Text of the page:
News

Japan breaks out! Crazy spread, fatality rate 30%!

According to the latest news from Japanese media, the number of patients with streptococcal toxic shock syndrome, commonly known as the “man-eating bacteria” infection, is increasing at the fastest rate in history, with the fatality rate of the disease as high as 30%. Some Japanese experts called on the public to remain vigilant, especially the elderly, who are more likely to be infected.

In addition, an economic data disclosed by the Bank of Japan on the 28th also attracted the attention of global investors. Data show that Japan’s business services price index recorded an annual rate of 2.8% in April, the fastest growth rate since September 1991, which added support for the Bank of Japan to raise interest rates. Some analysts said that it is not ruled out that the Bank of Japan will raise interest rates ahead of schedule. 

Spread wildly

Streptococcal toxic shock syndrome (STSS) is an acute syndrome caused by beta-hemolytic streptococcal exotoxin. Due to the relatively high fatality rate of the disease, the causative bacteria are called “man-eating bacteria” in Japan.

According to Japan Jiji News Agency, streptococci are mainly spread through contact or droplets. Although many people will not experience symptoms after infection, once the bacteria invades tissues such as the blood or muscles, it may cause strep toxic shock syndrome. Initial symptoms include sore throat, fever, etc., and then the condition rapidly progresses to drop in blood pressure, multiple organ failure and even shock. The fatality rate of this disease is approximately 30%.

The above-mentioned media stated that the number of patients is increasing at a record rate. Data released by the National Institute of Infectious Diseases of Japan show that Japan reported a total of 941 cases of streptococcal toxic shock syndrome in 2023, the highest number since relevant statistics began in 1999. As of May 12 this year, Japan has reported a total of 851 cases of infection, which is approximately 2.8 times that of the same period last year.

Streptococci that cause STSS can be divided into groups A, B, and G. The M1UK strain popular in the United Kingdom in the 1910s is a highly virulent group A strain. In the second half of 2023, group A streptococci were reported in Kanto and other regions of Japan. The number of detected cases continues to increase, and the Ministry of Health, Labor and Welfare is strengthening surveillance, but it is still unclear whether it is related to the increase in STSS.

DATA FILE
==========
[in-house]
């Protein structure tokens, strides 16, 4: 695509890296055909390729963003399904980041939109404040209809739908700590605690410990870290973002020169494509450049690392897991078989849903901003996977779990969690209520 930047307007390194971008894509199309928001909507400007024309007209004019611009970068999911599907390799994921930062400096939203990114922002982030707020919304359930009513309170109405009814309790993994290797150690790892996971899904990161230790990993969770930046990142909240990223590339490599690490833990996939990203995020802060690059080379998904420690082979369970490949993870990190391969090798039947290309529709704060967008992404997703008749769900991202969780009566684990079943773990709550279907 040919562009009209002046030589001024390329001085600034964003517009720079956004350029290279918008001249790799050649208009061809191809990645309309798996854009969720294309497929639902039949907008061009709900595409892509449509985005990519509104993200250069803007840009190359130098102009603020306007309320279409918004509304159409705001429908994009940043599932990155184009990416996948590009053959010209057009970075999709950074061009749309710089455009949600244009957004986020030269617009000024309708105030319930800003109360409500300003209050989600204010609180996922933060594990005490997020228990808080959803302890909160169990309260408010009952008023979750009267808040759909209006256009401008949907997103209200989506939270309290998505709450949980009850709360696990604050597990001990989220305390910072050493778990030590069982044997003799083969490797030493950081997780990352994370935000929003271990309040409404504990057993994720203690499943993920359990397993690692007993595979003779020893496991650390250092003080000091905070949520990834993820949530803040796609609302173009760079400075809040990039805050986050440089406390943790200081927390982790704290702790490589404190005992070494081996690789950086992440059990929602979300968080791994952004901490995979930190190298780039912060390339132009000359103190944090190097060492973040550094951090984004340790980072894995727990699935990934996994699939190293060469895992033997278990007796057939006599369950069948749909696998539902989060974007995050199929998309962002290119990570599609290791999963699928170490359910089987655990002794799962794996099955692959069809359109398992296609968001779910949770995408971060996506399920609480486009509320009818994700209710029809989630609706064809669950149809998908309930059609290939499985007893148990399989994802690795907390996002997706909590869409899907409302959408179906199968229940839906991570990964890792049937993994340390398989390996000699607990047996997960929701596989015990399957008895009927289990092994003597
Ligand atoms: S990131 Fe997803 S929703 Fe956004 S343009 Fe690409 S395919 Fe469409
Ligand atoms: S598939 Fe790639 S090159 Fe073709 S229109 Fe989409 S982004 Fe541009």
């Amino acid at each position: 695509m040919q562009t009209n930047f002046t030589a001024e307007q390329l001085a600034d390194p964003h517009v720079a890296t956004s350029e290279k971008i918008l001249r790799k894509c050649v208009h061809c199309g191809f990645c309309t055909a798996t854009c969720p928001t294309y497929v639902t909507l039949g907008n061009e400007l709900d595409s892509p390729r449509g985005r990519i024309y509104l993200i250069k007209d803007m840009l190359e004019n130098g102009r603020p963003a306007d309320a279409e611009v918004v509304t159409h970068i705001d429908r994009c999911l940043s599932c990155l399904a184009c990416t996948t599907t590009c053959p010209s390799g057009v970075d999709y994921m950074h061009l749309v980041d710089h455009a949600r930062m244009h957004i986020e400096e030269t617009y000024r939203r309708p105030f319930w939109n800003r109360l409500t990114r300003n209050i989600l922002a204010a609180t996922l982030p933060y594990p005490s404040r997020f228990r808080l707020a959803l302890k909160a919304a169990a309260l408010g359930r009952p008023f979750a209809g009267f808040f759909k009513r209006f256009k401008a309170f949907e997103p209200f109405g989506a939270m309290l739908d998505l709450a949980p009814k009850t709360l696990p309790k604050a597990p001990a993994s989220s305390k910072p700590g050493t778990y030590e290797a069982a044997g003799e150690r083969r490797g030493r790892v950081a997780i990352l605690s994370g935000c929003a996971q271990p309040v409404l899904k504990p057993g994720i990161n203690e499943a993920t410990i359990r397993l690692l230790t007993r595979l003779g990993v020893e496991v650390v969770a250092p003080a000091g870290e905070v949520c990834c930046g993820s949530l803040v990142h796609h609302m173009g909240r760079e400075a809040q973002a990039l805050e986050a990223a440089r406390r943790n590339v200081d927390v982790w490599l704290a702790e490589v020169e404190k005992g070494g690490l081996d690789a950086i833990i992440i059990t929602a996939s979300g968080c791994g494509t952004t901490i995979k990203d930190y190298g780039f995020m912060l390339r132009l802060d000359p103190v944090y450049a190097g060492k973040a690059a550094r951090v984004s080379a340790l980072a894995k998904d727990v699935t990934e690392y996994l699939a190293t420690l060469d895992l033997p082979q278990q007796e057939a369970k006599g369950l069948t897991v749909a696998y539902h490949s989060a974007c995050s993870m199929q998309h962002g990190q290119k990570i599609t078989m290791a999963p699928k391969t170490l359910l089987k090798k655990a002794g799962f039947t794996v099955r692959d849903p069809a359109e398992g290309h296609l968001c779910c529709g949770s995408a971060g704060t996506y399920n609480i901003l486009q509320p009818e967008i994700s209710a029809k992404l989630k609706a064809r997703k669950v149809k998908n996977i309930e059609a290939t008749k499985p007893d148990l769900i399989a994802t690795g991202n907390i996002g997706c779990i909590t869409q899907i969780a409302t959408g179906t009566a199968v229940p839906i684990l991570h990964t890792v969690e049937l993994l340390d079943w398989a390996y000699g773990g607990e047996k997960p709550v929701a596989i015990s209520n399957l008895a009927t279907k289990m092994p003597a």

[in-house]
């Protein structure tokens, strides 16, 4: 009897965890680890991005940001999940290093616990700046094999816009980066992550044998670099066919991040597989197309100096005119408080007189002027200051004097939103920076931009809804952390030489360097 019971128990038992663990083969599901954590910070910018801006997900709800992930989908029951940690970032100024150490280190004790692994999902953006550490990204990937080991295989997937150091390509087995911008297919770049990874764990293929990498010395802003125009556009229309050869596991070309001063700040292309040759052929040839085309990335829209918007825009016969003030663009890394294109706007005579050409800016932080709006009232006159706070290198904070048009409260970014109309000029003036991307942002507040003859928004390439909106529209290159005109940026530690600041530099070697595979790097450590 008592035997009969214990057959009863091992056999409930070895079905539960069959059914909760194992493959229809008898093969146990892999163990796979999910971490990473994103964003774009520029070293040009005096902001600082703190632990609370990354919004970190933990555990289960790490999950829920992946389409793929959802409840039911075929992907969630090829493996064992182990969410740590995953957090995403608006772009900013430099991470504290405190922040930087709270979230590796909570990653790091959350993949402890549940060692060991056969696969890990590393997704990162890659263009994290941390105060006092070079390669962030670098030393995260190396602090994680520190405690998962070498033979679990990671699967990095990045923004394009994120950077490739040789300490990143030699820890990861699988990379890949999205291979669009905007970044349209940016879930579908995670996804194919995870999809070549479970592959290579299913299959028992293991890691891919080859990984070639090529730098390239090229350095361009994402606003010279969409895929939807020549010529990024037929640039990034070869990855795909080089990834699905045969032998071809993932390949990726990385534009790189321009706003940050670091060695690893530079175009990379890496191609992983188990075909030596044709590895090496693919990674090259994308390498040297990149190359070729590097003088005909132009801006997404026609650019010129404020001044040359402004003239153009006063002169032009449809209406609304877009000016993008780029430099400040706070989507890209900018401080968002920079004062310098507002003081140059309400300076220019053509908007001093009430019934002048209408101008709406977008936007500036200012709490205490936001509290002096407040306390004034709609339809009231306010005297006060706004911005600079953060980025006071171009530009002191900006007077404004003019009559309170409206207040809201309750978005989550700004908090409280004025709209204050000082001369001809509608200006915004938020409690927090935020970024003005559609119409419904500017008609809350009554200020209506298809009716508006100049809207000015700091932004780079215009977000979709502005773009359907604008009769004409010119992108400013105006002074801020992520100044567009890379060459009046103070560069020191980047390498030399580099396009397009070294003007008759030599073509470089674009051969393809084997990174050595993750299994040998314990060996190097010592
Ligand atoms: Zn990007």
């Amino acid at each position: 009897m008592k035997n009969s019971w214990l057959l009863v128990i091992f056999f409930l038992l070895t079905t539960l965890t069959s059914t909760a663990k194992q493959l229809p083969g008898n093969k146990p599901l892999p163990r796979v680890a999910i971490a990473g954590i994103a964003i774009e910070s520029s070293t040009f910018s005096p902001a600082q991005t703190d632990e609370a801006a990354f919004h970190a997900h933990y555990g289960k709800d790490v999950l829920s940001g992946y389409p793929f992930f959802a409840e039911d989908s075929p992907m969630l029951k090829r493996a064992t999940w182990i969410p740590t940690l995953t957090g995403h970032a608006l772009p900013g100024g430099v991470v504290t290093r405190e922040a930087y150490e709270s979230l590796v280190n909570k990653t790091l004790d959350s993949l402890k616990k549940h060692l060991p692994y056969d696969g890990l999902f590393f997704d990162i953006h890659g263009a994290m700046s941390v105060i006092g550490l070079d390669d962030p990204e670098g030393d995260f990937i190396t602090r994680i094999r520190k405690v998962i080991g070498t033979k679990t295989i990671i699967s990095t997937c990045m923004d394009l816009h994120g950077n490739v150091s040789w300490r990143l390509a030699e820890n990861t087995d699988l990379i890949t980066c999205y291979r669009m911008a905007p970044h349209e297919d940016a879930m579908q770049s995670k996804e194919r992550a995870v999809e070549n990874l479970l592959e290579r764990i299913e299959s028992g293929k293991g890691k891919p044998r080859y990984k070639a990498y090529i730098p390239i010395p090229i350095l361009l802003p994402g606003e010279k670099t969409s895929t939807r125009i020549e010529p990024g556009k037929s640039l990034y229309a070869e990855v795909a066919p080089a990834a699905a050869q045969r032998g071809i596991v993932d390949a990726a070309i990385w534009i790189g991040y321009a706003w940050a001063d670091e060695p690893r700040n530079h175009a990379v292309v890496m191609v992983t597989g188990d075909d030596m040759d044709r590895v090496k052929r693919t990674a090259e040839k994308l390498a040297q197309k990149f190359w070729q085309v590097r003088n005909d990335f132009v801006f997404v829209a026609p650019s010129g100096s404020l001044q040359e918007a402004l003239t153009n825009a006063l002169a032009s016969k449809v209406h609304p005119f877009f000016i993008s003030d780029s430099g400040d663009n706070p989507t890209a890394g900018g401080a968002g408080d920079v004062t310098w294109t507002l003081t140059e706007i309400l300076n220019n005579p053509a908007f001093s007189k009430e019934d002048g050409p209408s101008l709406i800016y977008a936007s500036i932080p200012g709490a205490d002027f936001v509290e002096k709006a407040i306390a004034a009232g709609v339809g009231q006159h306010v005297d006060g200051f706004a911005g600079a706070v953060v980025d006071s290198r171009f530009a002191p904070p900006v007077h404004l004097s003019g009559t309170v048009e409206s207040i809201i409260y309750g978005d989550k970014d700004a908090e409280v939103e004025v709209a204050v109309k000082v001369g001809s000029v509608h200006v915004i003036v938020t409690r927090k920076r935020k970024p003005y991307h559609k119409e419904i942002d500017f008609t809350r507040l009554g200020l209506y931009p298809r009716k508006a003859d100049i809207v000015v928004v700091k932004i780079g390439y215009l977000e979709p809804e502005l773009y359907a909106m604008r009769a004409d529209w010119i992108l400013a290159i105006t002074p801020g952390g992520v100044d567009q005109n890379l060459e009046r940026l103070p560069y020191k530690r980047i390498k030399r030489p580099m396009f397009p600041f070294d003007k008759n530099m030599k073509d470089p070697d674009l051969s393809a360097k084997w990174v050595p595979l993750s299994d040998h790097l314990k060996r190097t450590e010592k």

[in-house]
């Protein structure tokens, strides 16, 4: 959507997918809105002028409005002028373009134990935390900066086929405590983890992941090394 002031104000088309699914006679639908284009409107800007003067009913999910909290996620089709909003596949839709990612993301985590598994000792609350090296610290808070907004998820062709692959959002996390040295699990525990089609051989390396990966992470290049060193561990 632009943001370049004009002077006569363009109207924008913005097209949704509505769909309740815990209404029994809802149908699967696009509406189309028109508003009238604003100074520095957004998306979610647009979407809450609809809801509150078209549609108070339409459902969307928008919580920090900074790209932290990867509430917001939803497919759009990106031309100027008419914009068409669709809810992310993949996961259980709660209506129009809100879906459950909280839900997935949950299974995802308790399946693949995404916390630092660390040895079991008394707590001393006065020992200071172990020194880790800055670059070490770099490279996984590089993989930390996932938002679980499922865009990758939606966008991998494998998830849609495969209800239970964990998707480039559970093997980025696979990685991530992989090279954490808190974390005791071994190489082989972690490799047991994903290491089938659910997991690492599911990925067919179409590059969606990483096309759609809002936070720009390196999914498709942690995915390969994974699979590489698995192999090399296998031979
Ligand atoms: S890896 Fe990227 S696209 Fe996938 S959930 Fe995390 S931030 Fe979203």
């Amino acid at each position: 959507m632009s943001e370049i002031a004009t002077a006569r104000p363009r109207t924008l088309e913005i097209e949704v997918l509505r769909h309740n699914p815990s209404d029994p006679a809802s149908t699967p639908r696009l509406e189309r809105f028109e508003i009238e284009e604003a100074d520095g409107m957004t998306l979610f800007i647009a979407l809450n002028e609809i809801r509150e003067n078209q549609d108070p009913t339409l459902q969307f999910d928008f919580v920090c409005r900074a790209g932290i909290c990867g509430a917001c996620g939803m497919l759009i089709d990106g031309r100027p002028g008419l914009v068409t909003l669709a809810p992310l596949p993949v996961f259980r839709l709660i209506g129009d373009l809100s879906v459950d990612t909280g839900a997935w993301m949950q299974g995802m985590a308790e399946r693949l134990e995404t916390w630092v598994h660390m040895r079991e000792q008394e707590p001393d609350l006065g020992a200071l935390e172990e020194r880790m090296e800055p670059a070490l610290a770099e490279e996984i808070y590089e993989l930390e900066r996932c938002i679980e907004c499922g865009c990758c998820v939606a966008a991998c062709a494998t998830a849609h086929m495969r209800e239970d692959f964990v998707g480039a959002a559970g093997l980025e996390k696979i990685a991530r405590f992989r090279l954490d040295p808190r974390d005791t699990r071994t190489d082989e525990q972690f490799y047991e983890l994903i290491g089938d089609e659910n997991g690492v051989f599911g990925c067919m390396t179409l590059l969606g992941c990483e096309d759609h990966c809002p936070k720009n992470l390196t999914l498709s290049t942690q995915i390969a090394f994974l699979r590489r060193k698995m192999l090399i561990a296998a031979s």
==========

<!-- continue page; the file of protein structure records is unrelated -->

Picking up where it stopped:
Ken Kikuchi, a professor at Tokyo Women’s Medical University in Japan, said that given that most of the patients are elderly people over 65 years old, the elderly group should pay special attention to strengthening prevention. He pointed out that many elderly patients are infected with this bacteria due to small wounds or ulcers on their feet, and it is recommended that nursing staff pay more attention to whether the feet of the elderly are kept clean. According to him, streptococcal toxic shock syndrome is difficult to judge from the initial symptoms. If the patient has swelling and rapid expansion of the feet, a fever of 39 degrees or above, etc., he should go to a medical institution as soon as possible.

Previously, on March 20, the Korea Disease Control and Prevention Agency issued a travel warning stating that the number of STSS patients in Japan is increasing, their symptoms are rapidly worsening, and the mortality rate is about 30%. As the number of Korean tourists to Japan increases, some regions are becoming increasingly alarmed. The agency said there were 941 cases in Japan last year, the highest number ever recorded, and this number is also rising this year. Travelers must wash their hands and observe precautions such as cough etiquette. South Korean media also reported at the time that with the increase in the number of tourists visiting Japan, infectious diseases with a fatality rate of up to 30% were spreading rapidly throughout Japan, and caution was needed.